4 minutes ago
Today is the International Day for the Elimination of Violence against Women. In Australia, it is also White Ribbon Day. The latter often leaves me somewhat conflicted. For one, it seems as it is on the brink of feeling celebratory. Almost too close to a glossy "interrelational violence is bad!" package that does not hit the mark of conveying the true brutal cruelty that is violence. It also is (I believe with well intent) trying to place the focus onto men singing oaths against perpetuating this abuse. I am all for acknowledging violence and committing yourself to not engaging in it. I just worry it is something thought of as applause worthy when this is not something anyone deserves a trophy for.
On the other hand, White Ribbon does offer free e-learning & is trying to raise awareness and shift culture in schools for young people which is amazing. Children deserve all the tools we have to keep them safe throughout their lifetime.
We often tell women to leave abusive relationships and yet the most dangerous time for a woman (and indeed therefore her children) is when she leaves. This adds another complexity to an issue so much deeper than a simple "just leave him". Also this year, for from today until Human Rights Day UNiTE is running a sixteen day activism campaign against gender based violence underneath this years theme of "Leave No One Behind" - in their words a " commitment to a world free from violence for all women and girls around the world, while reaching the most underserved and marginalized, including refugees, migrants, minorities, indigenous peoples, and populations affected by conflict and natural disasters, amongst others, first." We must not forget the marginalised members of our communities and we must be wary of patting ourselves on the back for simply promising not to perpetuate violence against women - there is so much more to do and I implore you to reflect on what you can do.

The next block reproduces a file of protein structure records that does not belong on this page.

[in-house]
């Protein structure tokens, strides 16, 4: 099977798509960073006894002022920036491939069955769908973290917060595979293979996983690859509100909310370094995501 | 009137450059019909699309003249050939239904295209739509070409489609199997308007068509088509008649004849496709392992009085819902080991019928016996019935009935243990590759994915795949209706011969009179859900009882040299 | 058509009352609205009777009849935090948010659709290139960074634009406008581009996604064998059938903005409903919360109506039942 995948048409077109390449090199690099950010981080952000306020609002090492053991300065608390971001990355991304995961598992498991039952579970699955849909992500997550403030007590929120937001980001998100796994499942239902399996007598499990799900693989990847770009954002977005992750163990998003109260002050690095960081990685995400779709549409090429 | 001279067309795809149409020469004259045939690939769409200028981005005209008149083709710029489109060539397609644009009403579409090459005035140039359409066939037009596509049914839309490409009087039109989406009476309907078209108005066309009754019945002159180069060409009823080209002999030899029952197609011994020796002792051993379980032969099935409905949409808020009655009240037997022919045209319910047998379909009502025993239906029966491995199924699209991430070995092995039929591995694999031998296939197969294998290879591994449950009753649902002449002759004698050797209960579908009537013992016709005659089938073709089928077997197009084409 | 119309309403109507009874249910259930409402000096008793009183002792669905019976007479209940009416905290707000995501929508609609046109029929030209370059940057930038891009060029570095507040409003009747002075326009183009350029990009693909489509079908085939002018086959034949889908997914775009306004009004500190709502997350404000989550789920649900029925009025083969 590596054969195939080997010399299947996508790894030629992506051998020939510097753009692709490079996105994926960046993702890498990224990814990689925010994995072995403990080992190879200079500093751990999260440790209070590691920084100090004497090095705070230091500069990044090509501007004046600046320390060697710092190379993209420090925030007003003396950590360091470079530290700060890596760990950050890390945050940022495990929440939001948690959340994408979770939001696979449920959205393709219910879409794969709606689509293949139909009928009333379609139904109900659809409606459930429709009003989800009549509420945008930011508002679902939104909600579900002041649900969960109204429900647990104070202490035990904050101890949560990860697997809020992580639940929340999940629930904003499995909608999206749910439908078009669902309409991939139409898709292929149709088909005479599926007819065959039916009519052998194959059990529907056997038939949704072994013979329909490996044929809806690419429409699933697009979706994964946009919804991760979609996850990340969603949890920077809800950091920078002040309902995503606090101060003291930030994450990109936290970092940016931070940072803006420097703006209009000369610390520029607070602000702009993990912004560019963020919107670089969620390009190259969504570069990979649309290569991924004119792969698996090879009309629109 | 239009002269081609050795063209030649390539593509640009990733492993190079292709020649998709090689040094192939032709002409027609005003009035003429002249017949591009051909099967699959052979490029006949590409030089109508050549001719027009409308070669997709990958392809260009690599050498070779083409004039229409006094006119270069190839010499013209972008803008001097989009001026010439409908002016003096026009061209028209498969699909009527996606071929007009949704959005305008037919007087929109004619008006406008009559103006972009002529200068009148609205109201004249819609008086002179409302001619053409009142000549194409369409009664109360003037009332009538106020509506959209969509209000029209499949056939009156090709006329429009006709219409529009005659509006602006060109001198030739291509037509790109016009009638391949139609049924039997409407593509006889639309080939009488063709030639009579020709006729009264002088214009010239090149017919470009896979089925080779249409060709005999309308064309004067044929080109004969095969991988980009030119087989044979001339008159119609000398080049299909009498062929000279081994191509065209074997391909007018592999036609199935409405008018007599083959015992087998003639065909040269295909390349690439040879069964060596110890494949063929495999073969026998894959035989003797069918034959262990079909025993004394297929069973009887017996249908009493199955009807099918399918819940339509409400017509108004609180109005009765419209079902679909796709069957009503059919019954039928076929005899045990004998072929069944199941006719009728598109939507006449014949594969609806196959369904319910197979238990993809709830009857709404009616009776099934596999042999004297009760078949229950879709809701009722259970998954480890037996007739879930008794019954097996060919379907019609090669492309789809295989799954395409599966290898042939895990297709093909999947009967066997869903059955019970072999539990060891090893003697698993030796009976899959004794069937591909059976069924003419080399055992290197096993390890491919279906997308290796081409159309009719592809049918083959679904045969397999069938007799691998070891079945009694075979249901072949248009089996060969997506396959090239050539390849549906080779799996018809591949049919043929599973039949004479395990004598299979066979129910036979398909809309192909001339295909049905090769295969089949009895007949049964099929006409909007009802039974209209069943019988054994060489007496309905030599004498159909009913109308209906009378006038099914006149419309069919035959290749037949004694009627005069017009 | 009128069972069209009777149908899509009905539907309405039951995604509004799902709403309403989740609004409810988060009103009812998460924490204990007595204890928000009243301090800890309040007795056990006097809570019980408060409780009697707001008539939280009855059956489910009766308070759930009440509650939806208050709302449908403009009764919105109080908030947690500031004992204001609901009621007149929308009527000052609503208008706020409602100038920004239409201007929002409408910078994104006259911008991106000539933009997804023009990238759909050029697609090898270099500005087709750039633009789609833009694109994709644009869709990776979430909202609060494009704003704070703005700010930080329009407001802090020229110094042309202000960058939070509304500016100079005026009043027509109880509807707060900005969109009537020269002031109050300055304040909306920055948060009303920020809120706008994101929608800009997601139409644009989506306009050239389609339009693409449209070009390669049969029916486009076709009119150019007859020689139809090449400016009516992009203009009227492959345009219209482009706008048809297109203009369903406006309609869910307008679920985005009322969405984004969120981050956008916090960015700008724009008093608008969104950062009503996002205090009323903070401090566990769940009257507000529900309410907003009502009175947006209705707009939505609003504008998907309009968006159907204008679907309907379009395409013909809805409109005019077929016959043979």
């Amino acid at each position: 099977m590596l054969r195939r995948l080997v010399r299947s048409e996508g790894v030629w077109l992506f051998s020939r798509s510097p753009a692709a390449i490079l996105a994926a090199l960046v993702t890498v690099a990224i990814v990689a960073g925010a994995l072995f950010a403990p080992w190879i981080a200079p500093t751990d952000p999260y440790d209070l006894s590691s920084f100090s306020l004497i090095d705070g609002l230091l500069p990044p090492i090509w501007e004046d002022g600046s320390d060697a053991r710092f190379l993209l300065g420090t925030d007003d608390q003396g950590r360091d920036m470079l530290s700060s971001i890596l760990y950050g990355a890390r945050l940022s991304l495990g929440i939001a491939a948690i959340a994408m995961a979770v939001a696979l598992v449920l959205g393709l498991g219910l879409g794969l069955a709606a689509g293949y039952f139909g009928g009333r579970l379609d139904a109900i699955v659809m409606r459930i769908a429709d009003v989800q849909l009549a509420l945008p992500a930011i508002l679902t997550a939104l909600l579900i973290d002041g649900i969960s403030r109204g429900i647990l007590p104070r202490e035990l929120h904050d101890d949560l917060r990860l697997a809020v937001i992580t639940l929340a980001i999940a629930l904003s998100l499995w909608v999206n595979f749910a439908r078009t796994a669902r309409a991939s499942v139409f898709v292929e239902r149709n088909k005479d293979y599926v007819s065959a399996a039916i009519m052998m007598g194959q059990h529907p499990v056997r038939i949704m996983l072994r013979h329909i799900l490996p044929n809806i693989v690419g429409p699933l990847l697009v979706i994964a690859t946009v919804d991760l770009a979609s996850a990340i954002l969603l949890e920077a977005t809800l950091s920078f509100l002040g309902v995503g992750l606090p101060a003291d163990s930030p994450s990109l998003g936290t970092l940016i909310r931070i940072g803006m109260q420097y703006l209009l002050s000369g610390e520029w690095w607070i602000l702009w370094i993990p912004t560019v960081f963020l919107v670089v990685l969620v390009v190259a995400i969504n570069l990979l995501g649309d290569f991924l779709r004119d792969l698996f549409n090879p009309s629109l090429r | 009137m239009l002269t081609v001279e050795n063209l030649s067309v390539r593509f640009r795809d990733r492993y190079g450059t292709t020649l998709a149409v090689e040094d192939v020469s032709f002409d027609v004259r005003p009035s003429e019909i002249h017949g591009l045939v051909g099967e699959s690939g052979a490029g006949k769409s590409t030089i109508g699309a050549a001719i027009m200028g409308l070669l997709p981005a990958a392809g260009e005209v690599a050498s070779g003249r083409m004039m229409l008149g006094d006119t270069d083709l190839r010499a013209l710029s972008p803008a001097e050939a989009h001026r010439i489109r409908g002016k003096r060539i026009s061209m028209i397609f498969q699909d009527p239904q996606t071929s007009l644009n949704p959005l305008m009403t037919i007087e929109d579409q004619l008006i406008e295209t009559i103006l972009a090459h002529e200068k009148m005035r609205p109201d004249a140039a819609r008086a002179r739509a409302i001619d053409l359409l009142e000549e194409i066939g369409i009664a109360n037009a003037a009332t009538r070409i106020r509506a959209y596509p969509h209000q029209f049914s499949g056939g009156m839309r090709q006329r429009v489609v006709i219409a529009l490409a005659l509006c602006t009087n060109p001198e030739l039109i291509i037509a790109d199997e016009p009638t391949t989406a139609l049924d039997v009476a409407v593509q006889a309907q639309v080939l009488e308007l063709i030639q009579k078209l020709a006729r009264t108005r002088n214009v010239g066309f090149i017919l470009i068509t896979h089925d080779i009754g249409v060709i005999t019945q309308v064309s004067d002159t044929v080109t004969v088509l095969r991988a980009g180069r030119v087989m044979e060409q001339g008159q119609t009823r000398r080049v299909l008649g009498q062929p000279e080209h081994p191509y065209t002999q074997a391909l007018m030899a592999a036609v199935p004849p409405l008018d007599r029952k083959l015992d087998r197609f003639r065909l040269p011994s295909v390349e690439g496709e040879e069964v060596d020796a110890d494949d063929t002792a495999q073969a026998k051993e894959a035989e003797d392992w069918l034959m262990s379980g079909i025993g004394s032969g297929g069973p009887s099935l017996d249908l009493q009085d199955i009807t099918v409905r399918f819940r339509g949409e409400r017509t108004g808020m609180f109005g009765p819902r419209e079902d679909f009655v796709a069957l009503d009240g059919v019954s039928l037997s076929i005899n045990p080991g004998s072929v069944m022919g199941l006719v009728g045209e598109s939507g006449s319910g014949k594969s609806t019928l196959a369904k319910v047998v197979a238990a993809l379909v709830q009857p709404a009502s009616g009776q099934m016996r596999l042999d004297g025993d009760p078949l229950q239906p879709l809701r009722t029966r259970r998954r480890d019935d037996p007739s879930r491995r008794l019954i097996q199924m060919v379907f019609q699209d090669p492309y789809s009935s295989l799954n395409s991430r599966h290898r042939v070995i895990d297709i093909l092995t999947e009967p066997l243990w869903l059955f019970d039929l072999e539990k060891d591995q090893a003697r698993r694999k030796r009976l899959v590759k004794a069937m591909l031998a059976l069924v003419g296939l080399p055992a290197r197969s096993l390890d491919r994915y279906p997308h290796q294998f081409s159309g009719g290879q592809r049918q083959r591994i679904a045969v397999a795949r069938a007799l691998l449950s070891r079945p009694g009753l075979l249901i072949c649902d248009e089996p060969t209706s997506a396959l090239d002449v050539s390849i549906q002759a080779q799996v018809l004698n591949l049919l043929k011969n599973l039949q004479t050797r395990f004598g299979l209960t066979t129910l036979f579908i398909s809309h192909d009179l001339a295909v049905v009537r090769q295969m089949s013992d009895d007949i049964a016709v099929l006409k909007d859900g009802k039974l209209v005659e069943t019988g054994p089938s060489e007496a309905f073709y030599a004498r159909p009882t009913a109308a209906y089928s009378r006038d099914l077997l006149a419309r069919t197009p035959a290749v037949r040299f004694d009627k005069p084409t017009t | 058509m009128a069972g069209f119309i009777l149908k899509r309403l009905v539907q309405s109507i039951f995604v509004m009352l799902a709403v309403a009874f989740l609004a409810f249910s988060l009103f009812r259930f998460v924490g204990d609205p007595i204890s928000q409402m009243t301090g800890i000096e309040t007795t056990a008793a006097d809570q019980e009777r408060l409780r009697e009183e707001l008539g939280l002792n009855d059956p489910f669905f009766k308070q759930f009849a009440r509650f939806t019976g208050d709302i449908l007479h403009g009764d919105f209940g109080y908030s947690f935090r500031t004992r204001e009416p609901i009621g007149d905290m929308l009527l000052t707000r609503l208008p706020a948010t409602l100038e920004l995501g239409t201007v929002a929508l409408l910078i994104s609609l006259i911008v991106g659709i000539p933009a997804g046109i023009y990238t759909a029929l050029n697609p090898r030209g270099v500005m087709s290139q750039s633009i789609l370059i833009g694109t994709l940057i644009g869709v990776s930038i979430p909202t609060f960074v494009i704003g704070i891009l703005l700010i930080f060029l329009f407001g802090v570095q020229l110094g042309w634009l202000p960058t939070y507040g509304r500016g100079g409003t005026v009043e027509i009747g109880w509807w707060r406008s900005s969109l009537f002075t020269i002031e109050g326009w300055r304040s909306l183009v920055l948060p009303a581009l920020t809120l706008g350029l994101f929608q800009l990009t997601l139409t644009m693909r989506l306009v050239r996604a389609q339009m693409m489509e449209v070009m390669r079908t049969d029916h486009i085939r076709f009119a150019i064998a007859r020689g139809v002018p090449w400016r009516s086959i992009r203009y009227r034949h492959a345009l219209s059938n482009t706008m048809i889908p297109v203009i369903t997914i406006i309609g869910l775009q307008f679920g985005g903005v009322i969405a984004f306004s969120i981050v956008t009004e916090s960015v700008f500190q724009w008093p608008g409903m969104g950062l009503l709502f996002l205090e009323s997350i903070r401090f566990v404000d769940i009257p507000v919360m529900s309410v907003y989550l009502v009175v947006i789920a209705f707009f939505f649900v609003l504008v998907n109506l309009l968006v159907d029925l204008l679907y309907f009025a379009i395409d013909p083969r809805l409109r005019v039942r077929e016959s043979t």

Violence leads to various health issues and there is research to show that repeated trauma during childhood leads to the same risk of psychosis that smoking does for lung cancer. This is not okay. Let's not congratulate ourselves; not yet.